Until 1237 the meeting place of the Arte di Calimala was in the ground floor of one of the tower houses of the Cavalcanti facing the Mercato Nuovo. Then at the end of the century a new palazzo was built in via Calimaruzza (illustration, right). The facade still bears the guild's insignia of the gilded eagle. Here the guild members met weekly to discuss and regulate their closely guarded and exclusive activities, placing all business contention before the council, with the resoundingly Roman name of the Collegio dei Consoli. The Consoli were required to be at least thirty years of age, to be Florentine by birth, needless to say, and to subscribe, in the civic politics, to the Guelph partisans. The guild supported its members, backed their credit in the city and abroad, provided an annuity to aged members and those of long standing, and cared for their widows and children.
At its own expense the corporation maintained an armed night guard protecting the shops and warehouses, and interceded with innkeepers for the lodging of their foreign clients, a service that kept these stranieri under the Calimala's watchful eye.
The Consuls of the Arte di Calimala were entrusted with maintaining the Baptistery of San Giovanni by the mid-twelfth century, according to Giovanni Villani; thus it was the Calimali that commissioned from Lorenzo Ghiberti the gilded bronze doors called the "Gates of Paradise" and the bronze statue of their patron, John the Baptist, for a niche at Orsanmichele.
The Arte di Calimala, for generations reduced to little more than a confraternity, was finally suppressed in 1770 by the enlightened despot Pietro Leopoldo, Grand Duke of Tuscany, who instituted in its stead a modern chamber of commerce, the Camera di Comercio, which lay more directly under his guidance.
- The first archival study was G. Filippi, L'arte dei mercanti di Calimala in Firenze ed il sua piu antico statute, (Turin: Fratelli Bocca) 1889; a recent study is A. Doren, (G.B. Klein, tr.) Le arte fiorentini, 1940; the first study in English was Edgcumbe Staley, The Guilds of Florence, 1906; a recent overview in English of the broad social context of the Florentine textiles and related industries is Carole Collier Frick, Dressing Renaissance Florence: Families, Fortunes, and Fine Clothing, Part I "Guilds and Labor", 2002.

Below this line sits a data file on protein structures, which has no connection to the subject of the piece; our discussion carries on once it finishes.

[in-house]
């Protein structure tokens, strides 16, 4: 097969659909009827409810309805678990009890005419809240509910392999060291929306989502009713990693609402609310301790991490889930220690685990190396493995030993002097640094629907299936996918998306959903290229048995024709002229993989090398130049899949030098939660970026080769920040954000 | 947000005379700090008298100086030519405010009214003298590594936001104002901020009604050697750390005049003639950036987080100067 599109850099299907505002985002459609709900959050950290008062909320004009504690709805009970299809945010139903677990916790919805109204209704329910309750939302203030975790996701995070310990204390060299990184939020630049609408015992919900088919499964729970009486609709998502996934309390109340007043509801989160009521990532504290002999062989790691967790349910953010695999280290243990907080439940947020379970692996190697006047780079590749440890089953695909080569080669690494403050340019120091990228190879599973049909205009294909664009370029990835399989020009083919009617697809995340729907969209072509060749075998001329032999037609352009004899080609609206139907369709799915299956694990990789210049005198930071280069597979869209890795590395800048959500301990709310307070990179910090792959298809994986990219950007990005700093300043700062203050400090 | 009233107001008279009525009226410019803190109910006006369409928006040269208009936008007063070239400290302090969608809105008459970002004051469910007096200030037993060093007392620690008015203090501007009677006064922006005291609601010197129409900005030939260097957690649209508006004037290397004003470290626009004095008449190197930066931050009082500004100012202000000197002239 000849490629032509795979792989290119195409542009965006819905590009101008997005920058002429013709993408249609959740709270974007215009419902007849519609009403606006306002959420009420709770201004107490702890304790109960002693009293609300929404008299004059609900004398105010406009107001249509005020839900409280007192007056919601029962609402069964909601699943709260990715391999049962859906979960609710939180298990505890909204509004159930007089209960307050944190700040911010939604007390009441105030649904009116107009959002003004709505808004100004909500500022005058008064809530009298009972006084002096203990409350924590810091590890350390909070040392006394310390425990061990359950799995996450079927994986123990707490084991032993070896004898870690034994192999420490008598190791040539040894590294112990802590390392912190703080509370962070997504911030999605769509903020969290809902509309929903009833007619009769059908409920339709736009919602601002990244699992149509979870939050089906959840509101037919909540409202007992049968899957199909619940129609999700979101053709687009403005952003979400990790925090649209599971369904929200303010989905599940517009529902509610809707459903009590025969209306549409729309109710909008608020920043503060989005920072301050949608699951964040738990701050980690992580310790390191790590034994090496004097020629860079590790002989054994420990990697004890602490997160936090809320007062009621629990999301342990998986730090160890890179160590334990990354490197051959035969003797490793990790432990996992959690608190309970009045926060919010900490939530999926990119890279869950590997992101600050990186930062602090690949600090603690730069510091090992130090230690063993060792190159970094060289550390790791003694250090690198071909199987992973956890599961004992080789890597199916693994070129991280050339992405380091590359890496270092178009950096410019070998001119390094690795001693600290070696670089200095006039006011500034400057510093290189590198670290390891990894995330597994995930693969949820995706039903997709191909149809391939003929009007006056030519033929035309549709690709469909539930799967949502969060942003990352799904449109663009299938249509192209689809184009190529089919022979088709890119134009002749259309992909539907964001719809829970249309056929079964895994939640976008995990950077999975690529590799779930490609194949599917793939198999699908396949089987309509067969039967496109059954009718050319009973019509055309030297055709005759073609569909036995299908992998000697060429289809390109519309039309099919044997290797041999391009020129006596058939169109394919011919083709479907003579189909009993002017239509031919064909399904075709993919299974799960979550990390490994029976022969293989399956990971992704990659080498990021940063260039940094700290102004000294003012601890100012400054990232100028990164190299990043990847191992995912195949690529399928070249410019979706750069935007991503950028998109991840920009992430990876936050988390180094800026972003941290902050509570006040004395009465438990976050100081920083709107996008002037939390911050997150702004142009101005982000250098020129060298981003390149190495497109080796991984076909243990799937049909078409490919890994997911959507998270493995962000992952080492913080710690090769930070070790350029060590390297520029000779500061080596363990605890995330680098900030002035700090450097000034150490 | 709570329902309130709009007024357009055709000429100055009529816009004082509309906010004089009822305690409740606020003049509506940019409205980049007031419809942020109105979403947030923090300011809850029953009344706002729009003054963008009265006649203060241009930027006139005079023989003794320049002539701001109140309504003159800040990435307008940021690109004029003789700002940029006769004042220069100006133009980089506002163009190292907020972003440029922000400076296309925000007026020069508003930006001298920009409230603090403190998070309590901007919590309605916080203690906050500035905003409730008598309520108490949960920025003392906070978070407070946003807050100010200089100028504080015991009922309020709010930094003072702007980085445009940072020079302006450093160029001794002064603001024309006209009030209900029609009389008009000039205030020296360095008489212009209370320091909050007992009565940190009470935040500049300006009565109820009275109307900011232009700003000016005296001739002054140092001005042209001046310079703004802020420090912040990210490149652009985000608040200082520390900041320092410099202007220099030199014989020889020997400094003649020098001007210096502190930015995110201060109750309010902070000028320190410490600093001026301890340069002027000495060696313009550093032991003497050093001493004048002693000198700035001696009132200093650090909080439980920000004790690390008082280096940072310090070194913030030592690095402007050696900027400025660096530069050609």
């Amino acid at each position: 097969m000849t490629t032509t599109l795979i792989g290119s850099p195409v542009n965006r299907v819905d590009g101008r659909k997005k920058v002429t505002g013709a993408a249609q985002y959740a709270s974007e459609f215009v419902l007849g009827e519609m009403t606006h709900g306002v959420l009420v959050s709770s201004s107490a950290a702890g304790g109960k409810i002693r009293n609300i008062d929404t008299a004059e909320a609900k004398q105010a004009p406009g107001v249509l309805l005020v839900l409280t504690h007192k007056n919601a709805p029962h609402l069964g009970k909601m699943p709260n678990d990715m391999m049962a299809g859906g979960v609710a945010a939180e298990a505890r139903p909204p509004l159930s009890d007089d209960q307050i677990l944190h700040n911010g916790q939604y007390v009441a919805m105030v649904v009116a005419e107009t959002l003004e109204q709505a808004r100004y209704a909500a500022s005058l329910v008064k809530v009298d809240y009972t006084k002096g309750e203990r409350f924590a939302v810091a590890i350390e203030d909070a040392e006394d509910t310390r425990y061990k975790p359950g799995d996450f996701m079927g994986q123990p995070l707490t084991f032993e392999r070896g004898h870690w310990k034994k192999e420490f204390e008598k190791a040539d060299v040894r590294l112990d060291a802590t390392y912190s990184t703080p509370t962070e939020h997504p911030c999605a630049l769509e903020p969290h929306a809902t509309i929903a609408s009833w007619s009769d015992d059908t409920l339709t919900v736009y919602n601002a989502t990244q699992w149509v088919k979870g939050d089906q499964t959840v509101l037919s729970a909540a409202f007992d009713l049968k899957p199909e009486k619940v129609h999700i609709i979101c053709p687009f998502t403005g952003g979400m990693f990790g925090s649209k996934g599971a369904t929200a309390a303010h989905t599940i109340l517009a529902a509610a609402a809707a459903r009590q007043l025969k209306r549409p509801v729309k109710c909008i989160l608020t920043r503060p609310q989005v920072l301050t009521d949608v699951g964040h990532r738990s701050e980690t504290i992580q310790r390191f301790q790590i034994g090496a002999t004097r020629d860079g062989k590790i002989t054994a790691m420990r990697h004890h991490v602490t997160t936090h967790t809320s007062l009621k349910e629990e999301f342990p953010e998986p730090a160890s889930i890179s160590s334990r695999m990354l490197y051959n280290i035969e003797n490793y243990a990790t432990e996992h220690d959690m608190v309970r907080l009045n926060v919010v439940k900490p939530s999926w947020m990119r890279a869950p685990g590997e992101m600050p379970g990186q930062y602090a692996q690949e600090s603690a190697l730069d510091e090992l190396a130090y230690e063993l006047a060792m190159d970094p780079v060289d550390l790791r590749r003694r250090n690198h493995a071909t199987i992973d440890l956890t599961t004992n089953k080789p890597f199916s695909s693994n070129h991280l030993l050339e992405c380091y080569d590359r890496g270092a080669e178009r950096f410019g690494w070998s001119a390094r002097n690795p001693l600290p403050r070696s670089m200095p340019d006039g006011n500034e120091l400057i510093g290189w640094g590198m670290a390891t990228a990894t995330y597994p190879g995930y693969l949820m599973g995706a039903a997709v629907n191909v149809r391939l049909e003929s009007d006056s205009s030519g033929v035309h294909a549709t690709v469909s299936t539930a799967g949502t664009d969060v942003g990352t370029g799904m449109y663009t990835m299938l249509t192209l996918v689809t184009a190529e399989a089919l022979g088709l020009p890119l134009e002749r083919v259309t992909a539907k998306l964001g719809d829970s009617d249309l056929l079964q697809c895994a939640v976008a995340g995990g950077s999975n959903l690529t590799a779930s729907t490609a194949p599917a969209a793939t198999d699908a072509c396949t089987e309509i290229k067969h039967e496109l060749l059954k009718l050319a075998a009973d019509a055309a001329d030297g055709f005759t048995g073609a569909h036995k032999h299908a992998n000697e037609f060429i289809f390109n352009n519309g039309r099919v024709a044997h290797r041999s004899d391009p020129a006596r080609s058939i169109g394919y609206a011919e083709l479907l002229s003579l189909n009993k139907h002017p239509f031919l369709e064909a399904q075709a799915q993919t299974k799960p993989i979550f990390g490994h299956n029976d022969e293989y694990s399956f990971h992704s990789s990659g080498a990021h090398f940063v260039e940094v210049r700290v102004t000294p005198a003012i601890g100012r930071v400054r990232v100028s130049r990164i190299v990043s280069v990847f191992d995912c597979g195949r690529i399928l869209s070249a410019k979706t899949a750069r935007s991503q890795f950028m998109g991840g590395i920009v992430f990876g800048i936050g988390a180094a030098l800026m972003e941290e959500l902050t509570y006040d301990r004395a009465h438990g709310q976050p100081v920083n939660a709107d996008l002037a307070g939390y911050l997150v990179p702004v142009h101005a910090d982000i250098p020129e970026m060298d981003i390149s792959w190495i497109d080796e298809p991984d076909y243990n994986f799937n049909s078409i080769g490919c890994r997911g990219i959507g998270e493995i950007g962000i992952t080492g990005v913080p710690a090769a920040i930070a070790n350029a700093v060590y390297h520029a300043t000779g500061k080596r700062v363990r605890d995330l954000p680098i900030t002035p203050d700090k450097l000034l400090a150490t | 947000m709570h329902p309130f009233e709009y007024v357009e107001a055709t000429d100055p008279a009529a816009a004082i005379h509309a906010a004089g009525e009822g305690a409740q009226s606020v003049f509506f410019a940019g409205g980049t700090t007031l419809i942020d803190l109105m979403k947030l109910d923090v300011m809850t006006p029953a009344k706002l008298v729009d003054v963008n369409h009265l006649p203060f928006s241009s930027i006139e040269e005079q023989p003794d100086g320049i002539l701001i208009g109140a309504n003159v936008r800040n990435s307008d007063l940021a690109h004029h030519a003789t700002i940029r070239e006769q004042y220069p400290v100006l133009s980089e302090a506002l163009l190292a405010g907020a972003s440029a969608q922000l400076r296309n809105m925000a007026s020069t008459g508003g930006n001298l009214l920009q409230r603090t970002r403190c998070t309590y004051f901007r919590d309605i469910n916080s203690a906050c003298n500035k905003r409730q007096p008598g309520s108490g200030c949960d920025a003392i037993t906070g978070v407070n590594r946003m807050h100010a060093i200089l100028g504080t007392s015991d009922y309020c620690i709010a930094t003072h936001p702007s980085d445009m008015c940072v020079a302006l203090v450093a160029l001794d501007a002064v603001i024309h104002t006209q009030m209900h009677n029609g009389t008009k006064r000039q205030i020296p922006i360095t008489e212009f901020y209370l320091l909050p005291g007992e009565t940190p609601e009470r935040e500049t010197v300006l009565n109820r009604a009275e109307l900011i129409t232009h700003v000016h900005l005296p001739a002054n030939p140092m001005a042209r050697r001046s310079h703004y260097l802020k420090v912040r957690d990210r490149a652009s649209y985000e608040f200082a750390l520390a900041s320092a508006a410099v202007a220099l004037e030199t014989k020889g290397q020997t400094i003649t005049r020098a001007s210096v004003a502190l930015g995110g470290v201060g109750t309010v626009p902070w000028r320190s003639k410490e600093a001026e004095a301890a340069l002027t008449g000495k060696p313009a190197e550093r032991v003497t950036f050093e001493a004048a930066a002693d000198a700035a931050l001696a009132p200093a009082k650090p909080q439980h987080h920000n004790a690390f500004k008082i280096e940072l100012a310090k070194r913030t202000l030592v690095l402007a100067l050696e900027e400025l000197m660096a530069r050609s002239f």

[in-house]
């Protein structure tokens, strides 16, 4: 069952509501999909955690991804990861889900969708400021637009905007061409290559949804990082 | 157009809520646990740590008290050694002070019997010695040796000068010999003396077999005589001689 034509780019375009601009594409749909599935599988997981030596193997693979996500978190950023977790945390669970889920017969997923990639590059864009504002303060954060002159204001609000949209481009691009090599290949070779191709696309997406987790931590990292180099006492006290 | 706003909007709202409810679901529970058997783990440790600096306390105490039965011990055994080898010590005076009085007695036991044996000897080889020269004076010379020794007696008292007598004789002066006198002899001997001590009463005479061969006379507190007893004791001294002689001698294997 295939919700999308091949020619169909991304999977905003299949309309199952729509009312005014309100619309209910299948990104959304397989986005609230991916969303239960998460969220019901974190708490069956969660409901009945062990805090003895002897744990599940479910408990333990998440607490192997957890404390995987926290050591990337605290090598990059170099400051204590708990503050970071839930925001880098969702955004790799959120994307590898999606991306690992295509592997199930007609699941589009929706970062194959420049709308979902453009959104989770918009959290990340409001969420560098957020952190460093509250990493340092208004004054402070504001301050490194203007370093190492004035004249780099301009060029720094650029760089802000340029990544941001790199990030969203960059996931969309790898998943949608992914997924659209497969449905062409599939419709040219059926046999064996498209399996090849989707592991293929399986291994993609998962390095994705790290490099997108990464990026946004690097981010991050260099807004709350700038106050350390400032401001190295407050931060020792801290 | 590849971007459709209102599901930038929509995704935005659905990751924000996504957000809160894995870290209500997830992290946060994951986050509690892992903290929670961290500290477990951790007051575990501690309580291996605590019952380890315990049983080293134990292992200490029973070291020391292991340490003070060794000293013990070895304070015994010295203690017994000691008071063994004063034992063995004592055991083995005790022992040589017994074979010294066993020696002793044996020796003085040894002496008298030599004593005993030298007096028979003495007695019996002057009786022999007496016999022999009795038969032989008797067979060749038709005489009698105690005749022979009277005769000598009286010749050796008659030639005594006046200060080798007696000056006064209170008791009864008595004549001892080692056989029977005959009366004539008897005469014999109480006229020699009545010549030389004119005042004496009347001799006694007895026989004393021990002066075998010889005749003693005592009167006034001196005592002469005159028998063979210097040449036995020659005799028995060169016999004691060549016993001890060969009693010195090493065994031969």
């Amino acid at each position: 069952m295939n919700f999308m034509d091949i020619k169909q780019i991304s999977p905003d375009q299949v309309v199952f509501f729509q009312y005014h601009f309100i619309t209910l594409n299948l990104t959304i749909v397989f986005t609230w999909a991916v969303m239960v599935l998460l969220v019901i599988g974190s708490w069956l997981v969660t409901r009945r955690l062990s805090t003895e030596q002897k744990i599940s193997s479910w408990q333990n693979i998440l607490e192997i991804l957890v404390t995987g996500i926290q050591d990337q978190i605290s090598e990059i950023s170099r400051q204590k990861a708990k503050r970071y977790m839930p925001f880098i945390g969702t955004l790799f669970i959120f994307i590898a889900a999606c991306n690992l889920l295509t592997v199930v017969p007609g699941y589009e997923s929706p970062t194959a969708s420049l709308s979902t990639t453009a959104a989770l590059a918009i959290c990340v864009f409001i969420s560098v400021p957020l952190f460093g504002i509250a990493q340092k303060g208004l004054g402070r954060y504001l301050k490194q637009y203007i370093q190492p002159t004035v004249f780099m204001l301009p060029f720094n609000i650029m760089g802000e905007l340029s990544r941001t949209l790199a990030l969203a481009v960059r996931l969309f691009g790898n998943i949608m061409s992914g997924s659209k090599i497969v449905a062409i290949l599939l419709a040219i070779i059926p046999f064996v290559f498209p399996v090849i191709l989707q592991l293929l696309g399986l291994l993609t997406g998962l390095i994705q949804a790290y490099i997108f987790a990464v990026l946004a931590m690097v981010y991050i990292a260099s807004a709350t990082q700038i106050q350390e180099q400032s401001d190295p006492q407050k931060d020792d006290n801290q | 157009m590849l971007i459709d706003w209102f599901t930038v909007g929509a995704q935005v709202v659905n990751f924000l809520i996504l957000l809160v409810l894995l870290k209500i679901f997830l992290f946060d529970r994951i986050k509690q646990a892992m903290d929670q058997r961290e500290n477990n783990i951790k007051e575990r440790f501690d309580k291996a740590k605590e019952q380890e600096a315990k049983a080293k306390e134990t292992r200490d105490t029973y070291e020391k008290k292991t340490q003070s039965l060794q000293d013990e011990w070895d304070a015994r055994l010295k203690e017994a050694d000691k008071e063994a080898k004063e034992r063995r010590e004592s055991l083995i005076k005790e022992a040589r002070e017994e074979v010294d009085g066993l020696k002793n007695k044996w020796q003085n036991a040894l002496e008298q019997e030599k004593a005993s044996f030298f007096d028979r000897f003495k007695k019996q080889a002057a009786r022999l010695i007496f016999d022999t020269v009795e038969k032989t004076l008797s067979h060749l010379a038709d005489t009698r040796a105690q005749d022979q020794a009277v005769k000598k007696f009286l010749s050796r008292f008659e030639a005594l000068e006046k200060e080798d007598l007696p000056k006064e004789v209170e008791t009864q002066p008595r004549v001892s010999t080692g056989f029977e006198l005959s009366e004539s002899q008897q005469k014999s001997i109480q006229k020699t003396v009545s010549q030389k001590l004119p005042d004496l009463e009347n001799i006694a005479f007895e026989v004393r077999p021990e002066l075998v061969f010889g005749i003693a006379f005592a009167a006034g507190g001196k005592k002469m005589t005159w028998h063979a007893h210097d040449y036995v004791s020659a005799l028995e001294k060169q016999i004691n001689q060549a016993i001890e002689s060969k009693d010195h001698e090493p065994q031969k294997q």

- Calismala is written at the head of an early set of statutes, according to E. Dixon, "The Florentine Wool Trades in the Middle Ages: A Bibliographical Note", Transactions of the Royal Historical Society, New Series, 12, (1898):151-179) p 151 note 1.
- Amy R, Bloch, "Lorenzo Ghiberti, the Arte di Calimala and fifteenth-century Florentine corporate patronage", in Daniel Ethan Bornstein and David Spencer Peterson, eds., Florence and beyond: culture, society and politics in Renaissance Italy: essays in honour of John M. Najemy 2008:143; Margaret Haines and Francesco Calioti, "Documenting the Gates of Paradise" in Gary M. Radke, Andrew Butterfield, The Gates of Paradise: Lorenzo Ghiberti's Renaissance masterpiece, 2007:80-98, esp. 85 note 4.
- Copies of the lost early archives made by Carlo Strozzi (1587-1670) a 17th-century scholar, are in the Spoglie Strozziani in the Archivio di Stato.
- Henri Eugène Sée, Modern capitalism: its origin and evolution ch, II "III. Early manifestations of capitalism in Florence" 1928 (reprinted).
- Sapori, Una Compania di Calimali ai primi del trecento (Florence: Olschki) 1932.
- Borsari, Una compagnia di Calimala: Gli Scali (secc. XIII-XIV)(Macerata 1994).
- Sapori 1932.
- The internal records not having survived, as they have for the Peruzzi, Bardi and Ricciardi, the bankruptcy proceedings of the Scali provided raw material for examining their trade operations, in Silvano Borsari, Una compagnia di Calimala: gli Scali (secc. XIII-XIV), Macerata: Università degli Studi) 1994.